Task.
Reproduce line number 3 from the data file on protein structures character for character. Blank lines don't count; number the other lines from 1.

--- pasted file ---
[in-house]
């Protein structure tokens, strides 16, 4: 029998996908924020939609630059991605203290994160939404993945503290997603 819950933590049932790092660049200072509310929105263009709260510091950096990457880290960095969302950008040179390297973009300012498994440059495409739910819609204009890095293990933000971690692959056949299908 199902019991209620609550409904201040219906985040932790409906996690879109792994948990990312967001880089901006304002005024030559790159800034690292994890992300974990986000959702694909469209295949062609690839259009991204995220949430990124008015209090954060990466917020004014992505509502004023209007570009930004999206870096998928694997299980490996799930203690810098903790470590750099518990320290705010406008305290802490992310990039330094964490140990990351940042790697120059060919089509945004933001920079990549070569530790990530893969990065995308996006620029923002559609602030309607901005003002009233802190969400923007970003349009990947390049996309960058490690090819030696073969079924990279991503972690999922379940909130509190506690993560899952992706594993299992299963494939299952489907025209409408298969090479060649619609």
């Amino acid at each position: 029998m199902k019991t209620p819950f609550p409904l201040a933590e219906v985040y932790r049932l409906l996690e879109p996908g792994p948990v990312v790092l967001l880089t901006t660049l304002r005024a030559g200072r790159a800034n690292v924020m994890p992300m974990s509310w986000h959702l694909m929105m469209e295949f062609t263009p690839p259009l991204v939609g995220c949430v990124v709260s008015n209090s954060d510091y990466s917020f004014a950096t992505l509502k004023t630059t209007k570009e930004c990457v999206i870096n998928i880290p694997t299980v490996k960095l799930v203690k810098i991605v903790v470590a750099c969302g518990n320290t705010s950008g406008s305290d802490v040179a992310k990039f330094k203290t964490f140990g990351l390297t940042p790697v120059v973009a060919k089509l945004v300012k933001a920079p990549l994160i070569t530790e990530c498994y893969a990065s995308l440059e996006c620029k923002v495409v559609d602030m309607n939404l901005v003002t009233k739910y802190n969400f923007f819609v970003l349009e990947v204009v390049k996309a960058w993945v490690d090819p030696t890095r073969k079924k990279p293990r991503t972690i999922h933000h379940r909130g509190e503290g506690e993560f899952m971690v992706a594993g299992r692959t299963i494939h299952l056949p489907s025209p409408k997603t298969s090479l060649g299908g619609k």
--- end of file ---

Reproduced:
């Amino acid at each position: 029998m199902k019991t209620p819950f609550p409904l201040a933590e219906v985040y932790r049932l409906l996690e879109p996908g792994p948990v990312v790092l967001l880089t901006t660049l304002r005024a030559g200072r790159a800034n690292v924020m994890p992300m974990s509310w986000h959702l694909m929105m469209e295949f062609t263009p690839p259009l991204v939609g995220c949430v990124v709260s008015n209090s954060d510091y990466s917020f004014a950096t992505l509502k004023t630059t209007k570009e930004c990457v999206i870096n998928i880290p694997t299980v490996k960095l799930v203690k810098i991605v903790v470590a750099c969302g518990n320290t705010s950008g406008s305290d802490v040179a992310k990039f330094k203290t964490f140990g990351l390297t940042p790697v120059v973009a060919k089509l945004v300012k933001a920079p990549l994160i070569t530790e990530c498994y893969a990065s995308l440059e996006c620029k923002v495409v559609d602030m309607n939404l901005v003002t009233k739910y802190n969400f923007f819609v970003l349009e990947v204009v390049k996309a960058w993945v490690d090819p030696t890095r073969k079924k990279p293990r991503t972690i999922h933000h379940r909130g509190e503290g506690e993560f899952m971690v992706a594993g299992r692959t299963i494939h299952l056949p489907s025209p409408k997603t298969s090479l060649g299908g619609k």